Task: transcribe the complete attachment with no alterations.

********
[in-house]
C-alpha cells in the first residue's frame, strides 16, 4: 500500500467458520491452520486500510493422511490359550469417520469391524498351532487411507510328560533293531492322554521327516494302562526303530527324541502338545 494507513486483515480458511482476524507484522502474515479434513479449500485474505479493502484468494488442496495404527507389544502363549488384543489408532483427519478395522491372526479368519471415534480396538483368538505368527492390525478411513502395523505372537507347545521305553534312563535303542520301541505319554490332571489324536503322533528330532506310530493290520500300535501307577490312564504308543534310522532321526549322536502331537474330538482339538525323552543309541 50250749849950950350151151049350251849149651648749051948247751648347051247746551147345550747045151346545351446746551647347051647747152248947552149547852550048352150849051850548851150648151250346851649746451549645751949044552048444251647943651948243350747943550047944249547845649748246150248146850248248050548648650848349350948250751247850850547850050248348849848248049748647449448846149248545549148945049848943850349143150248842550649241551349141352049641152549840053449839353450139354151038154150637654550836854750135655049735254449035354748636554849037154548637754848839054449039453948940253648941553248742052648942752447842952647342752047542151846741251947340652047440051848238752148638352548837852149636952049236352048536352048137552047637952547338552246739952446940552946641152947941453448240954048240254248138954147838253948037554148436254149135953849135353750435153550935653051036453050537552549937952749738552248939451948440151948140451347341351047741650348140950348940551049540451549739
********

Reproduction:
[in-house]
C-alpha cells in the first residue's frame, strides 16, 4: 500500500467458520491452520486500510493422511490359550469417520469391524498351532487411507510328560533293531492322554521327516494302562526303530527324541502338545 494507513486483515480458511482476524507484522502474515479434513479449500485474505479493502484468494488442496495404527507389544502363549488384543489408532483427519478395522491372526479368519471415534480396538483368538505368527492390525478411513502395523505372537507347545521305553534312563535303542520301541505319554490332571489324536503322533528330532506310530493290520500300535501307577490312564504308543534310522532321526549322536502331537474330538482339538525323552543309541 50250749849950950350151151049350251849149651648749051948247751648347051247746551147345550747045151346545351446746551647347051647747152248947552149547852550048352150849051850548851150648151250346851649746451549645751949044552048444251647943651948243350747943550047944249547845649748246150248146850248248050548648650848349350948250751247850850547850050248348849848248049748647449448846149248545549148945049848943850349143150248842550649241551349141352049641152549840053449839353450139354151038154150637654550836854750135655049735254449035354748636554849037154548637754848839054449039453948940253648941553248742052648942752447842952647342752047542151846741251947340652047440051848238752148638352548837852149636952049236352048536352048137552047637952547338552246739952446940552946641152947941453448240954048240254248138954147838253948037554148436254149135953849135353750435153550935653051036453050537552549937952749738552248939451948440151948140451347341351047741650348140950348940551049540451549739